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What is the 'going and coming' rule?

Most of us understand that we may file a workers' compensation claim if we suffer an injury at work, but when exactly "work" begins is not always as clear. In general, the law does not include an employee's commute as part of one's work, so it is unlikely that you may file a workers' compensation claim if you suffer an injury during your daily commute. However, there are some exceptions to this general rule, known as the "coming and going" rule.

Many types of travel may qualify as work-related. If, for instance, your boss gives you some petty cash and asks you to stop and get donuts for the team in the morning, and you experience a car accident while getting the donuts on the way into work, then this may count as work-related.

Similarly, if you drive as a part of your work, or if you commute between worksites, this generally falls within the scope of your work. Likewise, if you go somewhere on a work trip, then you are considered on the job during your entire stay.

You may also find success claiming workers' compensation if you suffer an injury while driving a company car, even if it is during your daily commute. Depending on the specifics of the law, the company vehicle may only count as part of the workplace when it is on a certain route, or it may always count as part of the workplace.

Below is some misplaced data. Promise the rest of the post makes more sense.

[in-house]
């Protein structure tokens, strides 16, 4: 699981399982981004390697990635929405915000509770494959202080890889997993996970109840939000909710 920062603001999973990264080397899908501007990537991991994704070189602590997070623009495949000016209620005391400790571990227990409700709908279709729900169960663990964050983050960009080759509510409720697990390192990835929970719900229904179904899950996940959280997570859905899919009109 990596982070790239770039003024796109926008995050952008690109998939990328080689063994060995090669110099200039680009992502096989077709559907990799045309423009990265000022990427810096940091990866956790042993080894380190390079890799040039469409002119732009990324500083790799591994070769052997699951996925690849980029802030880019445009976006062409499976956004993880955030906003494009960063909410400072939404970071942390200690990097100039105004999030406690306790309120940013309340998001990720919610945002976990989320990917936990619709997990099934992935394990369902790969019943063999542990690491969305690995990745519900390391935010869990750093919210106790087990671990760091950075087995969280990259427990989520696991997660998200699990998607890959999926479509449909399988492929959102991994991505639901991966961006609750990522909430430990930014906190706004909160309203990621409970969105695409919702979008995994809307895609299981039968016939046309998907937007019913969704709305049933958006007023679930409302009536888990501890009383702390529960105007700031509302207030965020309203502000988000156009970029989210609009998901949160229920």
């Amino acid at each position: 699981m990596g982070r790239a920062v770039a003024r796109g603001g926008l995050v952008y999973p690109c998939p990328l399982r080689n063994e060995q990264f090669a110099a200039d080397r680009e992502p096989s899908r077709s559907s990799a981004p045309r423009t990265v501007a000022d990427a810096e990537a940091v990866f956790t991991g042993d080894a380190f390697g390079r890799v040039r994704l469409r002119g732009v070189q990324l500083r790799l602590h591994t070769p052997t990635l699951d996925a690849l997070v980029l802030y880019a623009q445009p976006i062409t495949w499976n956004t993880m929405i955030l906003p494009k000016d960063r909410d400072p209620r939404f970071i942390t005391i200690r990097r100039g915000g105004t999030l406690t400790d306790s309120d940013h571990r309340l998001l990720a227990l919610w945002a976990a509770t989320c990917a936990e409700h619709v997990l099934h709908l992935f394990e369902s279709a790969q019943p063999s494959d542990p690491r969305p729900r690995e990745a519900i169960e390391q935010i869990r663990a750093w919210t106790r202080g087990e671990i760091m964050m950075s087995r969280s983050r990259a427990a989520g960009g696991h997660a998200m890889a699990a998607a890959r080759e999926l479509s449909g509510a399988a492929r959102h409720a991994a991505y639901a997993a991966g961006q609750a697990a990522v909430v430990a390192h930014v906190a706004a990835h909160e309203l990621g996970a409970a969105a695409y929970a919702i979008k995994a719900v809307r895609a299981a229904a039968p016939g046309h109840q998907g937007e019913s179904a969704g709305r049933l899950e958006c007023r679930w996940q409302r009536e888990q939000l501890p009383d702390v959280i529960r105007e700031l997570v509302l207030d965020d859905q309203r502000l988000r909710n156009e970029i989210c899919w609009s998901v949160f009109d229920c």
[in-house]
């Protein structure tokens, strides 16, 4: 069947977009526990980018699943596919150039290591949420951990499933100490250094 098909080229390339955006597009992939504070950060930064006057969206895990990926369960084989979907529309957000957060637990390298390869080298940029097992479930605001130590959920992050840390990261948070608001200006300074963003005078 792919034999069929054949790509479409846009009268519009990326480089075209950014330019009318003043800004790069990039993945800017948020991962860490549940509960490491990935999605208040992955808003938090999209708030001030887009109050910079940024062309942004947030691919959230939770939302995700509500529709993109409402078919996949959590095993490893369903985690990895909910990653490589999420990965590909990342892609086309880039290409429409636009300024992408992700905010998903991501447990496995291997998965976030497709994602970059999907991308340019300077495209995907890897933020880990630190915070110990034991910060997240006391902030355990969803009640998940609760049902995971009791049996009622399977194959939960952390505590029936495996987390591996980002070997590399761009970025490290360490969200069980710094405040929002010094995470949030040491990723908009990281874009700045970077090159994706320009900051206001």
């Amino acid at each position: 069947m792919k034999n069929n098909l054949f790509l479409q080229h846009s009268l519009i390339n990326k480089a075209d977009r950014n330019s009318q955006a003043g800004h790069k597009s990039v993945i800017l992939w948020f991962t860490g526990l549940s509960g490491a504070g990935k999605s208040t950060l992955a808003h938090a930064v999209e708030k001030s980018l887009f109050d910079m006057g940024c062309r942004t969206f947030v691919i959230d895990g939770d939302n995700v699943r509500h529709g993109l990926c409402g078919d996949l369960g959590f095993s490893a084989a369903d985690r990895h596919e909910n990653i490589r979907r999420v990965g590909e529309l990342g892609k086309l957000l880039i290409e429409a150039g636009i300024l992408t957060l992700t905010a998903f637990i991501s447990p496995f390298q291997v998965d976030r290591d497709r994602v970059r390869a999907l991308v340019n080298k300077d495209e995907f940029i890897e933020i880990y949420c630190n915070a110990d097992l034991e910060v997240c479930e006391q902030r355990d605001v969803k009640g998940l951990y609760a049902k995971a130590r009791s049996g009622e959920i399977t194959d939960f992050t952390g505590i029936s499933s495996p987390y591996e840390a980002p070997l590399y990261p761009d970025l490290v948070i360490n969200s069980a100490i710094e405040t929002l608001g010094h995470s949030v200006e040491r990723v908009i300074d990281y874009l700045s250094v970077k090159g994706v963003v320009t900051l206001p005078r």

Whatever your circumstances are it is always wise to consider your options with the guidance of an experienced attorney. Professional legal counsel ensures that you consider every side of a claim and helps you use all your available tools to protect your rights in the workplace.

Source: FindLaw, "The 'Going and Coming' Rule," accessed Dec. 08, 2017

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Making a false or fraudulent workers’ compensation claim is a felony subject to 5 years in prison or up to $50,000 or double the value of the fraud, whichever is greater, or by both imprisonment and fine.

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